TRURO – Breanna Muise finally took some time to herself, and found a creative outlet.
Muise is a domestic abuse survivor, and faithful participant of the Heal Your Heart with Art program – a collaboration with Jackie Waugh and Third Place Transition House.
“If this helps even one woman, then it’s worth it,” said Muise, about why she wanted to share her experience with others.
“I had a traumatic past and don’t generally take time for myself,” Muise admitted, noting she found out about the program through a friend. “I see this as an opportunity to take two hours a week to myself. I tend to worry about my kids, and not so much myself.”
Muise started with the program in September. It’s operated through the transition house, with Waugh leading women through painting sessions. Waugh will often share her own story of survival, but participants don’t have to if they don’t want to.
Through her time participating, Muise said she has about 20 paintings, which she proudly displays at home. Her two daughters will often wait up for their mother, anxious to see what Muise brings home.
“It’s a comforting place. We can share if we want, or not. Sometimes we laugh, sometimes we cry. Sometimes we don’t say anything and just let things out on the canvas,” said Muise.
Thanks to funding through the Municipality of Colchester County and 100 Women Who Care Truro, Waugh is once again joining Third Place Transition House to offer the painting program. Two sessions will be held over the summer – July 11 and Aug. 8 – with regular sessions beginning in September.
Lisa Cochrane, a support counsellor at Third Place Transition House, said the sessions are open to women who have gone through domestic abuse, and new participants are always welcome.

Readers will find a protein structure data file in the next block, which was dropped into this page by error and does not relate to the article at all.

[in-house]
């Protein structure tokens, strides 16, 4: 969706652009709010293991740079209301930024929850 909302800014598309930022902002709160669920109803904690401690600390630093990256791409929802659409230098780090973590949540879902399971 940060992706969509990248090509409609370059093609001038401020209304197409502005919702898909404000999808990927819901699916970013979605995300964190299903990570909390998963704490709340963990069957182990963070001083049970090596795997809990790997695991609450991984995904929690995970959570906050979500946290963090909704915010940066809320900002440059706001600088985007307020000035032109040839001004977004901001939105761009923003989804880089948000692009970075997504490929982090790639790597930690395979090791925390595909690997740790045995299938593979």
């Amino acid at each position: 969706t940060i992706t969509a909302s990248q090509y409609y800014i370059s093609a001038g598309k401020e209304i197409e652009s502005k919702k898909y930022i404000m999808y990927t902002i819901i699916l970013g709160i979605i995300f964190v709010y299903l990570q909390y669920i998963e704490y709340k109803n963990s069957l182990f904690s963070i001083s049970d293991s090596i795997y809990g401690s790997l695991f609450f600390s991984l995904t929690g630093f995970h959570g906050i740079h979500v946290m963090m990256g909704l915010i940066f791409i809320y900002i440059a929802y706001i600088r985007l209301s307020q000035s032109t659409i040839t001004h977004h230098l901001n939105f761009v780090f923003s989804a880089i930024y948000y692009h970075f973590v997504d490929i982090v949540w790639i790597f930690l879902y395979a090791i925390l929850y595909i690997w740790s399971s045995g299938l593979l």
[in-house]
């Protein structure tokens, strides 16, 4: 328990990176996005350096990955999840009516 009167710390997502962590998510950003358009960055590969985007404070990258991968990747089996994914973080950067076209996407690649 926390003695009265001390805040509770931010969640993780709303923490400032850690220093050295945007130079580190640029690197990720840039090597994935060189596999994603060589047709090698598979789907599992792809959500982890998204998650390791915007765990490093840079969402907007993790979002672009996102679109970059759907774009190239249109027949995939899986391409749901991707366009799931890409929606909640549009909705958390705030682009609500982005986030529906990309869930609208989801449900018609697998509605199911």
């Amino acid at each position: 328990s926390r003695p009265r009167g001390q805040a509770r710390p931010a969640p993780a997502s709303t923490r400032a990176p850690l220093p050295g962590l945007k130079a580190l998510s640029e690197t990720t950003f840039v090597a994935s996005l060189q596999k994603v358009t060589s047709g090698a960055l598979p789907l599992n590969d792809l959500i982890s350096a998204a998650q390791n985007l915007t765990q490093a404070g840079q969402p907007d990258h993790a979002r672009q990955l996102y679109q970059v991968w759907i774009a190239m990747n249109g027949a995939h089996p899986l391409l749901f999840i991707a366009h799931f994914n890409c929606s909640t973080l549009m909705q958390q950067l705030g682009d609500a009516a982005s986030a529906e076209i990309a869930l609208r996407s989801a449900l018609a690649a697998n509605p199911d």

“We’ve had women asking for this program (since previous sessions), if it will continue, and what the summer will look like,” said Cochrane. “That’s very encouraging and a strong indicator there’s a need for the program.”
Following her traumatic past, Muise said she didn’t look for counselling for herself.
“I made sure my kids had what they needed, and I held a lot in,” she said. “Because of this program, I’ve been able to express myself verbally and within the canvas. I can paint something that might look dark to somebody else, but that might be my happy place.”
“It’s such a personal thing,” said Waugh. “Each one is very personal.”
It was through art that Waugh found healing from her own previous relationship, which is why she has been leading the program for others.
“All these women have experienced similar things. No matter what you say in the room, you’re understood,” she said. “It’s a thing of trust. You don’t have to feel ashamed.”
“We have a lot of fear in our lives and it’s nice to have a place to share,” added Muise.
For more information on the upcoming sessions, including to register, call Third Place Transition House at 902-893-4844.